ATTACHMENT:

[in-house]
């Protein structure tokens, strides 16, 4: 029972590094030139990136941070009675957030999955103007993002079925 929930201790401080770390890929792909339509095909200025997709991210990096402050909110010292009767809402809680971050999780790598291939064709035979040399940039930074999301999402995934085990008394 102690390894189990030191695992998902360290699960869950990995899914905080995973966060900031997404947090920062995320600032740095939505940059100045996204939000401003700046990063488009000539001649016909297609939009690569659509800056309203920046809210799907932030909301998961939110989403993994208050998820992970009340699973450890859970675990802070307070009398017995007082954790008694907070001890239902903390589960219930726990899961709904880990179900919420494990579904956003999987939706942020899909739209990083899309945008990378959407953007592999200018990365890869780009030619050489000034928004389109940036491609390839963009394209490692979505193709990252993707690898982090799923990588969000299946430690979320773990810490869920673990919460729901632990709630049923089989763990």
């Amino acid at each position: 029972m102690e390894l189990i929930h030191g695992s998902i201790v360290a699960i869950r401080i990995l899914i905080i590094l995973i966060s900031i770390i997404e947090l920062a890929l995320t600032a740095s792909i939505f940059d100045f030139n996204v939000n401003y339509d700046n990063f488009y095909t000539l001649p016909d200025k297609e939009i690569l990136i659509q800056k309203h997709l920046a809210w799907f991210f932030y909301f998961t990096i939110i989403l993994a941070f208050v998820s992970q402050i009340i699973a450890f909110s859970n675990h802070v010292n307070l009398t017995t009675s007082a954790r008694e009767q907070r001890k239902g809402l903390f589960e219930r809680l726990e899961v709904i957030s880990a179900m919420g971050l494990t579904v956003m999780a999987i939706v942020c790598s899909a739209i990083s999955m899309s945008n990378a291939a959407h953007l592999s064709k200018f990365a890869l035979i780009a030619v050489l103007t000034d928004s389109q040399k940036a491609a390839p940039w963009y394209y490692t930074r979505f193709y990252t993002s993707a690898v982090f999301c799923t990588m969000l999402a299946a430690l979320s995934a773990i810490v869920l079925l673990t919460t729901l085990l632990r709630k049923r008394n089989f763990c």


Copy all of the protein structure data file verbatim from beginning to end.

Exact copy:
[in-house]
């Protein structure tokens, strides 16, 4: 029972590094030139990136941070009675957030999955103007993002079925 929930201790401080770390890929792909339509095909200025997709991210990096402050909110010292009767809402809680971050999780790598291939064709035979040399940039930074999301999402995934085990008394 102690390894189990030191695992998902360290699960869950990995899914905080995973966060900031997404947090920062995320600032740095939505940059100045996204939000401003700046990063488009000539001649016909297609939009690569659509800056309203920046809210799907932030909301998961939110989403993994208050998820992970009340699973450890859970675990802070307070009398017995007082954790008694907070001890239902903390589960219930726990899961709904880990179900919420494990579904956003999987939706942020899909739209990083899309945008990378959407953007592999200018990365890869780009030619050489000034928004389109940036491609390839963009394209490692979505193709990252993707690898982090799923990588969000299946430690979320773990810490869920673990919460729901632990709630049923089989763990």
């Amino acid at each position: 029972m102690e390894l189990i929930h030191g695992s998902i201790v360290a699960i869950r401080i990995l899914i905080i590094l995973i966060s900031i770390i997404e947090l920062a890929l995320t600032a740095s792909i939505f940059d100045f030139n996204v939000n401003y339509d700046n990063f488009y095909t000539l001649p016909d200025k297609e939009i690569l990136i659509q800056k309203h997709l920046a809210w799907f991210f932030y909301f998961t990096i939110i989403l993994a941070f208050v998820s992970q402050i009340i699973a450890f909110s859970n675990h802070v010292n307070l009398t017995t009675s007082a954790r008694e009767q907070r001890k239902g809402l903390f589960e219930r809680l726990e899961v709904i957030s880990a179900m919420g971050l494990t579904v956003m999780a999987i939706v942020c790598s899909a739209i990083s999955m899309s945008n990378a291939a959407h953007l592999s064709k200018f990365a890869l035979i780009a030619v050489l103007t000034d928004s389109q040399k940036a491609a390839p940039w963009y394209y490692t930074r979505f193709y990252t993002s993707a690898v982090f999301c799923t990588m969000l999402a299946a430690l979320s995934a773990i810490v869920l079925l673990t919460t729901l085990l632990r709630k049923r008394n089989f763990c």